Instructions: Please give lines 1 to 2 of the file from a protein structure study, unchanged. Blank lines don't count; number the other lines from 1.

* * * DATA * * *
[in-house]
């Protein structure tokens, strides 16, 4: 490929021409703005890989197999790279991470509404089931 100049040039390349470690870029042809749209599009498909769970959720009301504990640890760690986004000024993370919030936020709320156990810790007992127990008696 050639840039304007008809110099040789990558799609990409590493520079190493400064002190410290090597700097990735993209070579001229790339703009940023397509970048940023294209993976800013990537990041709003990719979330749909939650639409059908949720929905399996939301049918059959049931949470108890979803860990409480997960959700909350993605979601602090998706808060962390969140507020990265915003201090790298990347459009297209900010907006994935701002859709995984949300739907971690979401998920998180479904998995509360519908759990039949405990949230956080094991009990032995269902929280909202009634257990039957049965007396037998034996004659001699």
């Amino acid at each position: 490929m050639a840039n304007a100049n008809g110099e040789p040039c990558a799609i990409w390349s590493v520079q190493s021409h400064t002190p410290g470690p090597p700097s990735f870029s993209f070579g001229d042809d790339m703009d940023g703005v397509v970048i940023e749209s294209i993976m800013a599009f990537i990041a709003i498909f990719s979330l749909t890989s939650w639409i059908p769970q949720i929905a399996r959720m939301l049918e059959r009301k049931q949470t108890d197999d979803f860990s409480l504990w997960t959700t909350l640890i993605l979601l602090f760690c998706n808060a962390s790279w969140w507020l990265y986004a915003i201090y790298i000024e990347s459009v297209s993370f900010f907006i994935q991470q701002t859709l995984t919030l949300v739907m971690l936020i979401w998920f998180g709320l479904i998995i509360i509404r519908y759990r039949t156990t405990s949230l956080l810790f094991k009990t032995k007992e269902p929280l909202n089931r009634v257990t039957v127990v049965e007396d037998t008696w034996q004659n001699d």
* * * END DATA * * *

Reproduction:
[in-house]
């Protein structure tokens, strides 16, 4: 490929021409703005890989197999790279991470509404089931 100049040039390349470690870029042809749209599009498909769970959720009301504990640890760690986004000024993370919030936020709320156990810790007992127990008696 050639840039304007008809110099040789990558799609990409590493520079190493400064002190410290090597700097990735993209070579001229790339703009940023397509970048940023294209993976800013990537990041709003990719979330749909939650639409059908949720929905399996939301049918059959049931949470108890979803860990409480997960959700909350993605979601602090998706808060962390969140507020990265915003201090790298990347459009297209900010907006994935701002859709995984949300739907971690979401998920998180479904998995509360519908759990039949405990949230956080094991009990032995269902929280909202009634257990039957049965007396037998034996004659001699």